Once we relaxed and started talking, she appeared more delicate than she does on screen. Her wit is quick and often bawdy. When I jumped too quickly in an early session to the subject of some of her juicier exploits, she zapped me. She had just come from the Louvre her mother was in town and it was one of those sultry Parisian summer days. She was wearing a baseball cap and her white T-shirt stuck to her. She was utterly different from the person I had met in New York—far less formal, more bubbly.
It was the centennial celebration of the Eiffel Tower. Bergen : I never thought I would be doing a sitcom. I even have trouble saying it. Bergen : Definitely. I never even watched TV. But now there are all kinds of people in movies and theater who you would never think would admit they watch television who are fans of the show. Bergen : For me, in so many ways, this role is the answer to everything I want to do.
I knew as soon as I read the script of the pilot. And the show just sparkles at its best. I love not just that Murphy is at the top of her profession but that she is, in a very realistic way, paying the price for it.
The women who really do what she does are so despondent that the landscape of their personal lives is so bleak. Murphy can hardly have a date. I just see her as fast and furious and funny. Humiliating yourself is risky. Bergen : Yeah, I suppose its brought back some of the bravado that I abandoned. I used to be an incredible smartass and I sort of willed myself to stop doing that as much as I could.
Playboy : Murphy Brown practices some pretty tough journalism. Do you believe that a woman in big-time TV journalism has to be as tough as Murphy? It requires dedication and talent but also exceptional toughness. Bergen : There are exceptions. But having a strong, distinctive style is a liability. I think it was a liability for Linda Ellerbee, for instance, who is much more a prototype for Murphy than almost anyone. Murphy was able not to play by the rules because she played so well. And that became her sort of stock in trade, as it did for Ellerbee.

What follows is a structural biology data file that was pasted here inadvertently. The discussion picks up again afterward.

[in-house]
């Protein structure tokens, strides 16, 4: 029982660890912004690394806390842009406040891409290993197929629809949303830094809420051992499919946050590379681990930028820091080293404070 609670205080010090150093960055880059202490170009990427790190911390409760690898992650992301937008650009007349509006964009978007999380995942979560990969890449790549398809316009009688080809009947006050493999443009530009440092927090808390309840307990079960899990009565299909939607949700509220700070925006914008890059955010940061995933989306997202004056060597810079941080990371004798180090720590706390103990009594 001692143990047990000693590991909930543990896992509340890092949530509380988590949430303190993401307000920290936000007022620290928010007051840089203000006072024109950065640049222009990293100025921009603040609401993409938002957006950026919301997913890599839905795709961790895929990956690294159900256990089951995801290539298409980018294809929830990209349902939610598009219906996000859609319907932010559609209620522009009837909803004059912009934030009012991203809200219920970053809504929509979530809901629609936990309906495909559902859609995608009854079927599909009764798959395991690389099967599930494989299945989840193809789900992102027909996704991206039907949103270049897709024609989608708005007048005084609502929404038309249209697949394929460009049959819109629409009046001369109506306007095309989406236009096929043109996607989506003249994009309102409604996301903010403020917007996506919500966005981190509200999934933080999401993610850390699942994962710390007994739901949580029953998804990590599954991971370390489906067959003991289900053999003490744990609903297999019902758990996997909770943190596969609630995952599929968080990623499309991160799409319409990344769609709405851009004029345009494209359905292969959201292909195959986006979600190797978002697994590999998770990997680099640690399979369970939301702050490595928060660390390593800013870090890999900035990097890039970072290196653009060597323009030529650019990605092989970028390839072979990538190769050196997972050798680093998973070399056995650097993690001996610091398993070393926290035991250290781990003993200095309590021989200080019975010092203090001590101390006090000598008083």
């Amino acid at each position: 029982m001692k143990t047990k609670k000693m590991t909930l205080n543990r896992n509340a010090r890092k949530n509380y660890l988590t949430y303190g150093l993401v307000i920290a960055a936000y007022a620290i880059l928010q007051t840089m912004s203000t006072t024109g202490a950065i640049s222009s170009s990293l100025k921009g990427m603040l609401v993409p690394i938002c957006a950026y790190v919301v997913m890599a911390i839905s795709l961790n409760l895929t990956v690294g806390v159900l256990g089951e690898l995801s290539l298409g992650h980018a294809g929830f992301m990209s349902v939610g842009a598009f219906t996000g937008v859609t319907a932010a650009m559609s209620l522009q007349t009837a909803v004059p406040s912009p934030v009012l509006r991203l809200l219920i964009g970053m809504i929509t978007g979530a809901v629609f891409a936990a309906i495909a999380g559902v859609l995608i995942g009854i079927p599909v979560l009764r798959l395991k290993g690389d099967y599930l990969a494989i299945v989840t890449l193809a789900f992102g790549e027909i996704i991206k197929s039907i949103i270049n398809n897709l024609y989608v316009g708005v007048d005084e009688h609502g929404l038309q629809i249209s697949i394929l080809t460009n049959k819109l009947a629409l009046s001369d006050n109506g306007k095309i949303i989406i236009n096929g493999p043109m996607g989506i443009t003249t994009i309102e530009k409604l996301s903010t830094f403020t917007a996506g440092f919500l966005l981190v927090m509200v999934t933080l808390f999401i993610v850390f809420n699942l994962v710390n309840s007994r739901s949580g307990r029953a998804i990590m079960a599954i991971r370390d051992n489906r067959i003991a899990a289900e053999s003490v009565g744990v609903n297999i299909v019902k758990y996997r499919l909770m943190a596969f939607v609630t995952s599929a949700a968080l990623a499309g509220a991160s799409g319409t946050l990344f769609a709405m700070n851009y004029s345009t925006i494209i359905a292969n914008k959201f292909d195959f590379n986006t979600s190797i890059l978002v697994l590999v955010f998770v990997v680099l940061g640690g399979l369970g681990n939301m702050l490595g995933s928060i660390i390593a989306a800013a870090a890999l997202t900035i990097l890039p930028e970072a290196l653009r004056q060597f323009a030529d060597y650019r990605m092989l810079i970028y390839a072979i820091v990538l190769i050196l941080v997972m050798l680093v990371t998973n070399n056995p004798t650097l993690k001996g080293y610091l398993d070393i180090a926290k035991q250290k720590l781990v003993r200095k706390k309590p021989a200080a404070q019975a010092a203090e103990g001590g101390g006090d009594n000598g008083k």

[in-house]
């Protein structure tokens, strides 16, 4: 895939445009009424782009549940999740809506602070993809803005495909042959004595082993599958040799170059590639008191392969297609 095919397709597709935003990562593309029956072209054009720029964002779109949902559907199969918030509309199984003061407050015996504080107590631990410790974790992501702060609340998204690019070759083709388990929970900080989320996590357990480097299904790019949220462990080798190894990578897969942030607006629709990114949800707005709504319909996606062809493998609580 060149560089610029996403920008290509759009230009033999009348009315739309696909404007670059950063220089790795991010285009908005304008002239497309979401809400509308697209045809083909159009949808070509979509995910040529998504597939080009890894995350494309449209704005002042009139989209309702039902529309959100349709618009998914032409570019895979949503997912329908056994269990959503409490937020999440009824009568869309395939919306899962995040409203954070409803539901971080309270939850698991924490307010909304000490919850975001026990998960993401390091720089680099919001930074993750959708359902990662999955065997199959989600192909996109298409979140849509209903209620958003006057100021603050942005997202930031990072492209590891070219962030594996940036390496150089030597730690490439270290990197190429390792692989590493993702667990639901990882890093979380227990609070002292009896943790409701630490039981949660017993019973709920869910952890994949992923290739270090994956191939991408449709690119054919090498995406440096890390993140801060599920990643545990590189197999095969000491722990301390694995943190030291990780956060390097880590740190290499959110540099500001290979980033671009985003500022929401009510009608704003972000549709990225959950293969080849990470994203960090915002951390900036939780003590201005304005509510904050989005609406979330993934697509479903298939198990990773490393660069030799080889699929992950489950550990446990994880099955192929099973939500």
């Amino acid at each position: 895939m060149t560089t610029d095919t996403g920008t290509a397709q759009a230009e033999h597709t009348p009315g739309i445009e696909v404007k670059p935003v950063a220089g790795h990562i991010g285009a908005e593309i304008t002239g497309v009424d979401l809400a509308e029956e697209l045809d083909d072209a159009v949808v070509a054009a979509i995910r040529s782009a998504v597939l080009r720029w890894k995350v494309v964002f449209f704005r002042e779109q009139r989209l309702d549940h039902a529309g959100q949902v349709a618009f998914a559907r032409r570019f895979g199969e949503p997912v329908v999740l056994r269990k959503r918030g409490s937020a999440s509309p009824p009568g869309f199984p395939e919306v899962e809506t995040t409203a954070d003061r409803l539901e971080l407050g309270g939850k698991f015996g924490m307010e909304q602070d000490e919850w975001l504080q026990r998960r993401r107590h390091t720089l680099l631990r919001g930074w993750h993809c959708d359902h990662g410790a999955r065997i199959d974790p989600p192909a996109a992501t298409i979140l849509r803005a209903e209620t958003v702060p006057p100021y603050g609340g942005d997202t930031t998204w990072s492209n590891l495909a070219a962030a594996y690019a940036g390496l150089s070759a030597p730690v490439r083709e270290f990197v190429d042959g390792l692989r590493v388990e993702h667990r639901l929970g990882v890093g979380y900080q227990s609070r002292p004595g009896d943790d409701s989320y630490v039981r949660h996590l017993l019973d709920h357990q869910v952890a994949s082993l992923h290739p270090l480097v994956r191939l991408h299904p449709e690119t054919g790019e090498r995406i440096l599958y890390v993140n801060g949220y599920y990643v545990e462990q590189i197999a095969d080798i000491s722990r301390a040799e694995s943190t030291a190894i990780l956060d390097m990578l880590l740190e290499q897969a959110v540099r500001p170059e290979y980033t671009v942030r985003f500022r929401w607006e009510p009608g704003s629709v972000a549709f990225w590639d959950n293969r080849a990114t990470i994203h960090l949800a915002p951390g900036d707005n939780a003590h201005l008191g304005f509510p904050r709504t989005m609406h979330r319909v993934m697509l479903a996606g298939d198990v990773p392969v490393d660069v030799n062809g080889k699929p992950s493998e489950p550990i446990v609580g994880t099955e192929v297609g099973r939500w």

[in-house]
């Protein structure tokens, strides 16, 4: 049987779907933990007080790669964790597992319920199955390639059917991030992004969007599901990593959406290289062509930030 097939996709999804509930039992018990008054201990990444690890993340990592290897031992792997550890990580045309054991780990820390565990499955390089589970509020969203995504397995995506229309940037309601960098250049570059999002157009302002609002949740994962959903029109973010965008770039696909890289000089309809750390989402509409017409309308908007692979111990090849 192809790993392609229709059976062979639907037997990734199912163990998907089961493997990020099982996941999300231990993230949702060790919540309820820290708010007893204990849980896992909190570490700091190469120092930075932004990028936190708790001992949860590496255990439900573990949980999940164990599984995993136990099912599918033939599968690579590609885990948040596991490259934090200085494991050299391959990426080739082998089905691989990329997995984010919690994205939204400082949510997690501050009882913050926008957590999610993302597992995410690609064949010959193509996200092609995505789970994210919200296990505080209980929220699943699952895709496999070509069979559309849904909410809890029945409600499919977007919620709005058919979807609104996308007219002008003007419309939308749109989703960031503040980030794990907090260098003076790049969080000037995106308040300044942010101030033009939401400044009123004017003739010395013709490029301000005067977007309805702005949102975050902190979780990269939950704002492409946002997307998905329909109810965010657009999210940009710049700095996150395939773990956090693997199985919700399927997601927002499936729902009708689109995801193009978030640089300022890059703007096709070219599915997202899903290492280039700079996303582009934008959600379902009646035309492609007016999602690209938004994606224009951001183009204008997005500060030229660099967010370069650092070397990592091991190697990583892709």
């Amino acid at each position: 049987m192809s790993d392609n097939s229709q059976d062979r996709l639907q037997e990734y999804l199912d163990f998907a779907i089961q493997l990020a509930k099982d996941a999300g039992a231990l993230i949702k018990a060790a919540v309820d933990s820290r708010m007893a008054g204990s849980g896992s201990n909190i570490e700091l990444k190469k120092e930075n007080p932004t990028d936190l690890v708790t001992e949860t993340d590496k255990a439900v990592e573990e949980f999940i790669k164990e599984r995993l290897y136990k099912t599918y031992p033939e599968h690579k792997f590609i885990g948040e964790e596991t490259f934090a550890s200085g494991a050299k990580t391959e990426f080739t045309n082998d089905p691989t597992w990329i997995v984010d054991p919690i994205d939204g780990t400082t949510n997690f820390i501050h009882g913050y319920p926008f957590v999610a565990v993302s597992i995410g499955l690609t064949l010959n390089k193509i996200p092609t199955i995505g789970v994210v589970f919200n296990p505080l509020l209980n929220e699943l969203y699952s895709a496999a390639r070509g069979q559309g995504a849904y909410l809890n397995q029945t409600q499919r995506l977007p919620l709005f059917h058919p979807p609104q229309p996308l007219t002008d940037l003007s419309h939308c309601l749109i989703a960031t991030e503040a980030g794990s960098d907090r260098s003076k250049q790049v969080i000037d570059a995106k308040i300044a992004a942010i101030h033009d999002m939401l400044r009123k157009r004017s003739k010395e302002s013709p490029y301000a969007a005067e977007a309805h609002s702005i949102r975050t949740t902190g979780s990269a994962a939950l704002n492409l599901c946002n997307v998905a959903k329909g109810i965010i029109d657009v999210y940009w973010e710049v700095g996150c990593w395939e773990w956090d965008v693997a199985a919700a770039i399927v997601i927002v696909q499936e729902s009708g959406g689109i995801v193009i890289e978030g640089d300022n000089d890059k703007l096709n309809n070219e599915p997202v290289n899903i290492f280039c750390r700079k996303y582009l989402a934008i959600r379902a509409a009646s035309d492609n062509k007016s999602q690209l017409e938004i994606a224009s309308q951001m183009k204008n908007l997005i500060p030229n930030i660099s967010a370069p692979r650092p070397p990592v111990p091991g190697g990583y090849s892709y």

And local news? Forget it! It must take some of those guys days. Do they sleep with it like that? Is it fiberglass? Give me a break. I remember him wearing that stupid vest in July. Now, mind you, I watch Dan Rather. But the ratings are on every one of their desks the first thing every morning. Good night. The guys are sillier than the women most of the time.
Half of the correspondents dye their hair and have gotten face lifts. Bergen : Once in a while, a fluke happens. Does the attention to your looks embarrass you? At least, I never did. Bergen : Well, my father made me suspicious of it, just by making me aware of the pitfalls.
He said all the beautiful women he knew were unhappy. In fact, he went further than that. He said all the beautiful women he knew ended up committing suicide or being miserable, being failures as human beings. So he said I should always cultivate everything in spite of it.
Some of it was unconscious—my looks were intimidating to people—but also I was so intimidated by people that I really used that facade as a defense. I do lose my patience with people and I take on this attitude and I just hate it when I do that. Bergen : I am always getting into fights at the supermarket, because the check-out clerks can be so rude that I get really rude back.
I always have Chloe in a Snugli and here I am, being the devoted mom, and I have to take shit from these check-out clerks. If you could just say good morning …. Consumer crisis. My time is really valuable. Because of my persona. I suppose I was aloof. Bergen : Patrician is used a lot. Bergen : The people at the network had their doubts, which stunned me. I thought they would be so thrilled.Candice bergen smoking
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Candice Bergen says she's happy being fat and fondly recalls playing Murphy Brown